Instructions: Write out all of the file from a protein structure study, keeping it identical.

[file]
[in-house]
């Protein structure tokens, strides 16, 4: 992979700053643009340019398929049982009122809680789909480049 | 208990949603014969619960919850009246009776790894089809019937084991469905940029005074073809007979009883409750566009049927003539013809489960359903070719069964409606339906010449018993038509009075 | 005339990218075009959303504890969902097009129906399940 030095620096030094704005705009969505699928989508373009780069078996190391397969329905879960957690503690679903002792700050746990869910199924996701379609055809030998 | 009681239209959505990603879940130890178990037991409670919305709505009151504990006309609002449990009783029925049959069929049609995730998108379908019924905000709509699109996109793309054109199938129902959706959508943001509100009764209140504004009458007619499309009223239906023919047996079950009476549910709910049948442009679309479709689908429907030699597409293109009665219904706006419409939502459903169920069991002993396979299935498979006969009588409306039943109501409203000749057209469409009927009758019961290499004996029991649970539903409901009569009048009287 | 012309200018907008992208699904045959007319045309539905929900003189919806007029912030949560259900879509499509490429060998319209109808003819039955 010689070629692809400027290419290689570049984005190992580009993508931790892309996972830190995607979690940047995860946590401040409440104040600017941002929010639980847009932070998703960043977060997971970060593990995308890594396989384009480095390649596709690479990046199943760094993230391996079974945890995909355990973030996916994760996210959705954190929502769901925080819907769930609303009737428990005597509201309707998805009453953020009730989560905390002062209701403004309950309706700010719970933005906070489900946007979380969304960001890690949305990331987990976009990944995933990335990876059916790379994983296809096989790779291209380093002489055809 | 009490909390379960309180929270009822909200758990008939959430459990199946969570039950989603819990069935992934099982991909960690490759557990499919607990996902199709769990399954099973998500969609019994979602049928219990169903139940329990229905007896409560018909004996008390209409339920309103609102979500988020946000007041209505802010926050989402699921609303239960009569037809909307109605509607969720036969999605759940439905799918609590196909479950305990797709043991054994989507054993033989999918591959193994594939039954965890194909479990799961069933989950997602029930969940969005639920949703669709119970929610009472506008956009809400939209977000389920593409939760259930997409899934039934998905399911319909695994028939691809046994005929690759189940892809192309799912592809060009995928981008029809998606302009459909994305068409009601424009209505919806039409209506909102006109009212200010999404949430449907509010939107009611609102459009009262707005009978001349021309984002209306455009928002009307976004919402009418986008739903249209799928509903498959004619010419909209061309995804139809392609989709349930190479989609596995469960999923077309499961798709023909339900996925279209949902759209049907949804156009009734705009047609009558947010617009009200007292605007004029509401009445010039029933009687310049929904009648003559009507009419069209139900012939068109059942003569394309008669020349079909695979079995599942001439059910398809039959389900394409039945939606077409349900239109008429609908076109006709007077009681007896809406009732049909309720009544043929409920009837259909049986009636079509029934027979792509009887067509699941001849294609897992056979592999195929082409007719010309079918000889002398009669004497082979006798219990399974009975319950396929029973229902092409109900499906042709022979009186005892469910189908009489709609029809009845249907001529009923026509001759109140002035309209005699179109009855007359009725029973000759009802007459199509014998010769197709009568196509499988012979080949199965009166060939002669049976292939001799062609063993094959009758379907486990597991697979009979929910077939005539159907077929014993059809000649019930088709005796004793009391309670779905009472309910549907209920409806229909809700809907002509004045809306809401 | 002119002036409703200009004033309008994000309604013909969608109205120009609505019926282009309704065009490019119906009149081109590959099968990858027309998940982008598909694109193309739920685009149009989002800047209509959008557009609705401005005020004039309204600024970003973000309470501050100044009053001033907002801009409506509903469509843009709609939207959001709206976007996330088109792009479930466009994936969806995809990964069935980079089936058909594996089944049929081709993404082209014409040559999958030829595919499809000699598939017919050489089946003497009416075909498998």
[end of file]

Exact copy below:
[in-house]
């Protein structure tokens, strides 16, 4: 992979700053643009340019398929049982009122809680789909480049 | 208990949603014969619960919850009246009776790894089809019937084991469905940029005074073809007979009883409750566009049927003539013809489960359903070719069964409606339906010449018993038509009075 | 005339990218075009959303504890969902097009129906399940 030095620096030094704005705009969505699928989508373009780069078996190391397969329905879960957690503690679903002792700050746990869910199924996701379609055809030998 | 009681239209959505990603879940130890178990037991409670919305709505009151504990006309609002449990009783029925049959069929049609995730998108379908019924905000709509699109996109793309054109199938129902959706959508943001509100009764209140504004009458007619499309009223239906023919047996079950009476549910709910049948442009679309479709689908429907030699597409293109009665219904706006419409939502459903169920069991002993396979299935498979006969009588409306039943109501409203000749057209469409009927009758019961290499004996029991649970539903409901009569009048009287 | 012309200018907008992208699904045959007319045309539905929900003189919806007029912030949560259900879509499509490429060998319209109808003819039955 010689070629692809400027290419290689570049984005190992580009993508931790892309996972830190995607979690940047995860946590401040409440104040600017941002929010639980847009932070998703960043977060997971970060593990995308890594396989384009480095390649596709690479990046199943760094993230391996079974945890995909355990973030996916994760996210959705954190929502769901925080819907769930609303009737428990005597509201309707998805009453953020009730989560905390002062209701403004309950309706700010719970933005906070489900946007979380969304960001890690949305990331987990976009990944995933990335990876059916790379994983296809096989790779291209380093002489055809 | 009490909390379960309180929270009822909200758990008939959430459990199946969570039950989603819990069935992934099982991909960690490759557990499919607990996902199709769990399954099973998500969609019994979602049928219990169903139940329990229905007896409560018909004996008390209409339920309103609102979500988020946000007041209505802010926050989402699921609303239960009569037809909307109605509607969720036969999605759940439905799918609590196909479950305990797709043991054994989507054993033989999918591959193994594939039954965890194909479990799961069933989950997602029930969940969005639920949703669709119970929610009472506008956009809400939209977000389920593409939760259930997409899934039934998905399911319909695994028939691809046994005929690759189940892809192309799912592809060009995928981008029809998606302009459909994305068409009601424009209505919806039409209506909102006109009212200010999404949430449907509010939107009611609102459009009262707005009978001349021309984002209306455009928002009307976004919402009418986008739903249209799928509903498959004619010419909209061309995804139809392609989709349930190479989609596995469960999923077309499961798709023909339900996925279209949902759209049907949804156009009734705009047609009558947010617009009200007292605007004029509401009445010039029933009687310049929904009648003559009507009419069209139900012939068109059942003569394309008669020349079909695979079995599942001439059910398809039959389900394409039945939606077409349900239109008429609908076109006709007077009681007896809406009732049909309720009544043929409920009837259909049986009636079509029934027979792509009887067509699941001849294609897992056979592999195929082409007719010309079918000889002398009669004497082979006798219990399974009975319950396929029973229902092409109900499906042709022979009186005892469910189908009489709609029809009845249907001529009923026509001759109140002035309209005699179109009855007359009725029973000759009802007459199509014998010769197709009568196509499988012979080949199965009166060939002669049976292939001799062609063993094959009758379907486990597991697979009979929910077939005539159907077929014993059809000649019930088709005796004793009391309670779905009472309910549907209920409806229909809700809907002509004045809306809401 | 002119002036409703200009004033309008994000309604013909969608109205120009609505019926282009309704065009490019119906009149081109590959099968990858027309998940982008598909694109193309739920685009149009989002800047209509959008557009609705401005005020004039309204600024970003973000309470501050100044009053001033907002801009409506509903469509843009709609939207959001709206976007996330088109792009479930466009994936969806995809990964069935980079089936058909594996089944049929081709993404082209014409040559999958030829595919499809000699598939017919050489089946003497009416075909498998």